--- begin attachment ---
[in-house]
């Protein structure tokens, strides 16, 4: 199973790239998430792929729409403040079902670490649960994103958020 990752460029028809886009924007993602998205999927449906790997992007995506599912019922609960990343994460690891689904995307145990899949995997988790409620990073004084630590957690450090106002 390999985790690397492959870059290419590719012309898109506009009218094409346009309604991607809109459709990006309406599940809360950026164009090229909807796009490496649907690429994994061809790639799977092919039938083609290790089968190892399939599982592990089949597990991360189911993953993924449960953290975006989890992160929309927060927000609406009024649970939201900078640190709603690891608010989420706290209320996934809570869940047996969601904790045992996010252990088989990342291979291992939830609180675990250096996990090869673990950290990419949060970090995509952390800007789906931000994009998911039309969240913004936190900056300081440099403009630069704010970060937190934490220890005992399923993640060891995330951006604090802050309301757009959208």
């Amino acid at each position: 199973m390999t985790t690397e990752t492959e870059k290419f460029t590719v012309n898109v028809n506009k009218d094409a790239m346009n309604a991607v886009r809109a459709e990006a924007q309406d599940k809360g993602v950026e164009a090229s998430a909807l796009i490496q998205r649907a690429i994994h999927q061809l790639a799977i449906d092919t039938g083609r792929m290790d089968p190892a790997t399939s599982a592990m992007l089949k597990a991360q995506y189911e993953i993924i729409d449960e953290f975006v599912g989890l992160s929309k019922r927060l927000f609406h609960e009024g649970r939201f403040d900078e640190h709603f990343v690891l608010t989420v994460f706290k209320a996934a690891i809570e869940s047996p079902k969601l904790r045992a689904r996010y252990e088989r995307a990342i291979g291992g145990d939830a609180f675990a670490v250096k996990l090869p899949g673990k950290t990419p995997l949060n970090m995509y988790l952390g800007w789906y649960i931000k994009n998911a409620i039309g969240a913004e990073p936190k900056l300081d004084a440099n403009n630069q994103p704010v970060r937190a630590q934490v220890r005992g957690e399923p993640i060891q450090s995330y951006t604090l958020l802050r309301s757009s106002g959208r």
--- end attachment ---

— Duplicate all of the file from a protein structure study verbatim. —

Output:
[in-house]
């Protein structure tokens, strides 16, 4: 199973790239998430792929729409403040079902670490649960994103958020 990752460029028809886009924007993602998205999927449906790997992007995506599912019922609960990343994460690891689904995307145990899949995997988790409620990073004084630590957690450090106002 390999985790690397492959870059290419590719012309898109506009009218094409346009309604991607809109459709990006309406599940809360950026164009090229909807796009490496649907690429994994061809790639799977092919039938083609290790089968190892399939599982592990089949597990991360189911993953993924449960953290975006989890992160929309927060927000609406009024649970939201900078640190709603690891608010989420706290209320996934809570869940047996969601904790045992996010252990088989990342291979291992939830609180675990250096996990090869673990950290990419949060970090995509952390800007789906931000994009998911039309969240913004936190900056300081440099403009630069704010970060937190934490220890005992399923993640060891995330951006604090802050309301757009959208």
């Amino acid at each position: 199973m390999t985790t690397e990752t492959e870059k290419f460029t590719v012309n898109v028809n506009k009218d094409a790239m346009n309604a991607v886009r809109a459709e990006a924007q309406d599940k809360g993602v950026e164009a090229s998430a909807l796009i490496q998205r649907a690429i994994h999927q061809l790639a799977i449906d092919t039938g083609r792929m290790d089968p190892a790997t399939s599982a592990m992007l089949k597990a991360q995506y189911e993953i993924i729409d449960e953290f975006v599912g989890l992160s929309k019922r927060l927000f609406h609960e009024g649970r939201f403040d900078e640190h709603f990343v690891l608010t989420v994460f706290k209320a996934a690891i809570e869940s047996p079902k969601l904790r045992a689904r996010y252990e088989r995307a990342i291979g291992g145990d939830a609180f675990a670490v250096k996990l090869p899949g673990k950290t990419p995997l949060n970090m995509y988790l952390g800007w789906y649960i931000k994009n998911a409620i039309g969240a913004e990073p936190k900056l300081d004084a440099n403009n630069q994103p704010v970060r937190a630590q934490v220890r005992g957690e399923p993640i060891q450090s995330y951006t604090l958020l802050r309301s757009s106002g959208r």